Earlier in the week, TechCrunch wrote that an Android-powered Facebook smartphone was rumored to be in development. Later, in a TechCrunch interview with Mark Zuckerberg, Mr. Zuckerberg refuted the rumors that Facebook was building their own smartphone based on a social experience. He went on to say that Facebook's aim is to increase social integration, not compete with the likes of Android and the iPhone.
Zuckerberg also said that Facebook's engineers are not working on such a project, but that they have been working with INQ for a while to better integrate Facebook onto INQ's devices.
Here is a snippet of the interview with Zuckerberg taken from Engadget, where he discusses his vision for a Facebook integrated smartphone:
On phones we can actually do something better. We can do a single sign-on if we do a good integration with a phone, rather than just doing something where you go to an app and it's automatically social or having to sign into each app individually. Those are the two options on the web. Why not for mobile? Just make it so that you log into your phone once, and then everything that you do on your phone is social.
Bloomberg reportedly has three insider sources which claim that Facebook has teamed up with INQ, a smartphone manufacturer, to create two smartphones based around Facebook and Android, but "hasn’t decided whether its name will be used on the devices, the person said."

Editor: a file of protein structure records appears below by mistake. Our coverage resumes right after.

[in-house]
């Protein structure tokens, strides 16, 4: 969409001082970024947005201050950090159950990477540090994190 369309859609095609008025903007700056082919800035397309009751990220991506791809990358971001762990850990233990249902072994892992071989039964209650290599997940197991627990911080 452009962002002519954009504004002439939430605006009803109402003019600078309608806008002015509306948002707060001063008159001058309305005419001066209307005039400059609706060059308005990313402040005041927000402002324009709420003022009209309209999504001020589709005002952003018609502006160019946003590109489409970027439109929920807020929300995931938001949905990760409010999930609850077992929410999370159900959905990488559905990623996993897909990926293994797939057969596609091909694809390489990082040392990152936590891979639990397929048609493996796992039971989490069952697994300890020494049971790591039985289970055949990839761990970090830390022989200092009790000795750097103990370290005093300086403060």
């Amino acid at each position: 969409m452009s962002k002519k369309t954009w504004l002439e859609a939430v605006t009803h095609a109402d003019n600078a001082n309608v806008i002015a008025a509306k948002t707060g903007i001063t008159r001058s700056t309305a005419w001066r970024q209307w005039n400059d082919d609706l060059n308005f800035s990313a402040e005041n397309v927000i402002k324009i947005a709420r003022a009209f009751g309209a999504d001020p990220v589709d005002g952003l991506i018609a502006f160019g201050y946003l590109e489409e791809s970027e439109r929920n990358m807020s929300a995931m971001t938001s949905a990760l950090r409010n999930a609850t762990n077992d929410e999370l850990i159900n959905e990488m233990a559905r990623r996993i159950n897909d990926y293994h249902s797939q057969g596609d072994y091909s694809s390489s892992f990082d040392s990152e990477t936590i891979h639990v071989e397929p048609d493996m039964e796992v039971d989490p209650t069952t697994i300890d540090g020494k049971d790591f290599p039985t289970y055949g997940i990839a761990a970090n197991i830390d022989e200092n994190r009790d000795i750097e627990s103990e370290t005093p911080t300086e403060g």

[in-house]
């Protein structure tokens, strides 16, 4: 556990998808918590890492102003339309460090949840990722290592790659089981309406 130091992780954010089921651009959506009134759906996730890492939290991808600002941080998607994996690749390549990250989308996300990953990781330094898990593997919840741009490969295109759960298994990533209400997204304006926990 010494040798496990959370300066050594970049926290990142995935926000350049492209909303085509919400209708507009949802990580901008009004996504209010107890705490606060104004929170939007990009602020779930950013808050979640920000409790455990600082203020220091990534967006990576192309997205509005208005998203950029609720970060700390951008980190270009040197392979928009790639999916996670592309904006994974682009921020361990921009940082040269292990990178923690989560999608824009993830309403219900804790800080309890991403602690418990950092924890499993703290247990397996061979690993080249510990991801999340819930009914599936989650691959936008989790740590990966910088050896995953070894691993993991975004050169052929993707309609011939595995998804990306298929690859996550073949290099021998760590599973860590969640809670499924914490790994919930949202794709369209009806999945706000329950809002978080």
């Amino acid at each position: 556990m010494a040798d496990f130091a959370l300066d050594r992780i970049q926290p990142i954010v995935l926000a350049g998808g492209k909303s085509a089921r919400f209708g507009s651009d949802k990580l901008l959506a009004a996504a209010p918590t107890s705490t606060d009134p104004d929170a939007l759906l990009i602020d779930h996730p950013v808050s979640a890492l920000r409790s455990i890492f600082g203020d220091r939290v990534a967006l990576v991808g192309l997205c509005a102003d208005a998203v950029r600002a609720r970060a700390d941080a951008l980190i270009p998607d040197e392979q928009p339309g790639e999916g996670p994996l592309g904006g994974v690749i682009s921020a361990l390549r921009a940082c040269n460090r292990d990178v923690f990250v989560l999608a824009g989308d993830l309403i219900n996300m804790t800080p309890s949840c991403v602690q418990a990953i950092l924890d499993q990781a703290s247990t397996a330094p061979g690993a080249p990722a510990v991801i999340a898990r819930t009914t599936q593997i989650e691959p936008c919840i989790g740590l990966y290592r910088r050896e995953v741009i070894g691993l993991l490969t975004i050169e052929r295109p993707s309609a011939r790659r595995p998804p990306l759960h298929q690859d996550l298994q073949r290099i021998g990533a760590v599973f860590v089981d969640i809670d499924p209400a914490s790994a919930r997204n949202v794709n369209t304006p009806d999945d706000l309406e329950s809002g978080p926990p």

According to Bloomberg, the phones will first be released in Europe somewhere in the first half of next year, followed by the U.S. in the second half of next year. AT&T is considering whether or not to carry the phones.
Gizmodo comments that INQ was "also rumored to be creating a Spotify-specific phone last year, though that didn't pan out once Spotify created apps for Android and iPhone. One thing we can be sure of if Facebook does actually launch their own phones: they're going to be cheap. Cheap 'n nasty."
Confused? Join the crowd. I tried my best, but this whole thing is really confusing. My question is, does anyone here Facebook enough to be interested in buying an integrated Facebook experience as it's main selling point?
Image from Engadget